A great many Americans think the government in Washington has been taken away from them--but they don't blame that familiar scapegoat, the bureaucrats, for the theft.

A survey released yesterday by the Council for Excellence in Government, a private group promoting improved performance in government and public understanding of its work, said the chief culprits in the eyes of the people are special interests, the media, politicians and political parties.

Only 6 percent of the 1,200 people interviewed by Democratic pollster Peter D. Hart and Republican pollster Robert Teeter fingered government employees in allocating blame for what's wrong with government today. With multiple choices available, 38 percent targeted special interests; 29 percent, the media (for its negativity); and 24 percent each, elected officials and political parties.

The two pollsters and council president Patricia McGinnis stressed that even though a number of questions showed large majorities saying the government in Washington is not responsive to them, people still believe it has an important role to play. Only one person in five expressed quite a lot or a great deal of confidence in the federal government, but eight out of 10 thought government will be as important as it is now or more important in improving people's lives in the next century.

The top tier of responsibilities included maintaining national defense, improving education, making college affordable, helping senior citizens, finding cures for cancer and AIDS, reducing violence and cleaning up the environment. While concern about moral values was high, Hart and Teeter said, skepticism about government's ability to affect values put that goal well down the list, just above helping people become homeowners, exploring outer space and providing foreign aid.

For now, however, the Hart-Teeter survey confirmed the findings of many other recent polls, all of which demonstrate, as McGinnis put it, that "we have an anemic democracy, badly in need of involvement and ownership by its citizens."

More than half those surveyed said they think of it as "the government," rather than "our government." Only one in four thought the government pursues the public interest and the people's agenda, rather than special interests or its own agenda. For every person who felt connected to government, two said they feel disconnected.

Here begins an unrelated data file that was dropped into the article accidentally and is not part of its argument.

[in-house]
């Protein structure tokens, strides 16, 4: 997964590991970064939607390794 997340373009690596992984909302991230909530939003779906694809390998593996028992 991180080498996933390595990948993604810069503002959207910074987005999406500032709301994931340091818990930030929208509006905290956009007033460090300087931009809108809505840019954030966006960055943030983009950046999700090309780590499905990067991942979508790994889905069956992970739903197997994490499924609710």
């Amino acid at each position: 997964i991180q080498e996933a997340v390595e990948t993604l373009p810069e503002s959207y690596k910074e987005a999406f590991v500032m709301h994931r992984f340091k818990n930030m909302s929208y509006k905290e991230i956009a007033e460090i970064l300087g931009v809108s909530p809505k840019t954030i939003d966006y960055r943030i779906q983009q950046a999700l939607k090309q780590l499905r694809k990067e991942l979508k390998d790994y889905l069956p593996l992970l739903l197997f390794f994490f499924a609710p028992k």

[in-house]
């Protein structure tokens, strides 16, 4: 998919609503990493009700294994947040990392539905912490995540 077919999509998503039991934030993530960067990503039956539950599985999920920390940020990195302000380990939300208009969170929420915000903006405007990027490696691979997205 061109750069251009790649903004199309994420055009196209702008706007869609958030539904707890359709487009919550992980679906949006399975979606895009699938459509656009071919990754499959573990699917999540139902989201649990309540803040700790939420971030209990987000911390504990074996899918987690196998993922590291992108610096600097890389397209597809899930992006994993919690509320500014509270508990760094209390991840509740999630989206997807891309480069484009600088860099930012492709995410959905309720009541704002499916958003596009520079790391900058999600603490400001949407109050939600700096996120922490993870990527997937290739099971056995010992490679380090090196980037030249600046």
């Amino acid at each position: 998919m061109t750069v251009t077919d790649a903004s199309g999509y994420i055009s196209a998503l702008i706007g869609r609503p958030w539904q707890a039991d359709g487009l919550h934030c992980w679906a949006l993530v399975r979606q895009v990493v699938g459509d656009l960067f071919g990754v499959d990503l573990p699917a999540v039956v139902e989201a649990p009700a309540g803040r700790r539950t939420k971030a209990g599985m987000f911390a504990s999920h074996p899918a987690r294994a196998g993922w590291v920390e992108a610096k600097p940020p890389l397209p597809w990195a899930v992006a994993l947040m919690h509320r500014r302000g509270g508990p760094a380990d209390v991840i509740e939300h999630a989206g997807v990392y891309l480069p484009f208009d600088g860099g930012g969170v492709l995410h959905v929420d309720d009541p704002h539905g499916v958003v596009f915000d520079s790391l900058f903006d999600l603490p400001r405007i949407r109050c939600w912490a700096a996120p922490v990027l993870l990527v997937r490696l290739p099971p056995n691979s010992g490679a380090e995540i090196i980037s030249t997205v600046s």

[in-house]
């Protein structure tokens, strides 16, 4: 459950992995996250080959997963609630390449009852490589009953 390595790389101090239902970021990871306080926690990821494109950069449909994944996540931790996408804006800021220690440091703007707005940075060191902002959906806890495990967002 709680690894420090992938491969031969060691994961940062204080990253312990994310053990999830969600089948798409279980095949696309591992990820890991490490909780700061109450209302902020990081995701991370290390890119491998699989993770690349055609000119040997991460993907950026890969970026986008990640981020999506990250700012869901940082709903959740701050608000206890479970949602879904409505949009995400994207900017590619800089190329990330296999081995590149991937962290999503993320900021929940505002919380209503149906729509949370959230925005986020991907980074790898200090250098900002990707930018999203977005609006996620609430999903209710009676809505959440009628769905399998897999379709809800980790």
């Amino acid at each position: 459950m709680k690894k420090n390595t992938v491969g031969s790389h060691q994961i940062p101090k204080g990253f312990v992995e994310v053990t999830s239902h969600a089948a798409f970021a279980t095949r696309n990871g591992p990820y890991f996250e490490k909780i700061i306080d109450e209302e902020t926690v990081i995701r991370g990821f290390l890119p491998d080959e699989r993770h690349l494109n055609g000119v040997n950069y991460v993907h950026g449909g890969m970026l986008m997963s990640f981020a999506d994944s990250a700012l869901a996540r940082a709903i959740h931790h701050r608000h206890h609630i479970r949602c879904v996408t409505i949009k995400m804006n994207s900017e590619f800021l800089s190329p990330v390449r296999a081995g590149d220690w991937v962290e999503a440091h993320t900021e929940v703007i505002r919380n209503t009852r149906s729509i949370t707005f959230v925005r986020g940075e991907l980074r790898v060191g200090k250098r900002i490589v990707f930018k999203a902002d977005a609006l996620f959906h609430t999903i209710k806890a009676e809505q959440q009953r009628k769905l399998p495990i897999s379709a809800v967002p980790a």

And when asked about Lincoln's classic formulation that this is government "of, by and for the people," 54 percent of Americans said it does not apply today, compared with 39 percent who said it did apply and 7 percent who were not sure.

On all these measures, Hart and Teeter reported, there is a sharp age gradient, which suggests that, unless something happens, alienation from government may get worse. Only among those over 65 is there a majority--56 percent--who say they feel close to or connected to the government. The share drops steadily for each succeeding age group, and among those from 18 to 34, 69 percent say they feel distant or disconnected from government.

Ironically, those young people are also much more likely than their elders to see an enlarged role for government in the decades ahead.

As is common in polls of this type, local and state governments enjoy higher confidence ratings than Washington, D.C., and people express a greater sense of ownership or participation in them.

Both Hart and Teeter emphasized that the poll represents a sense that government no longer belongs to the people, not simply a desire for smaller or more efficient government. Hart said candidates in 2000 should understand that "people are saying, 'Listen to us; don't talk at us.' And they are telling the press, 'Don't treat us as bystanders. Make us part of the process.' "

Alienated From Government

Q. One goal that Americans have traditionally considered important is to have a government that is "of, by, and for the people," meaning that it involves the people and represents them. In your opinion, do we have a government today that is "of, by, and for the people?"

Is NOT "of, by, and for the people"


Is "of, by, and for the people"


Not sure


SOURCE: Council for Excellence in Government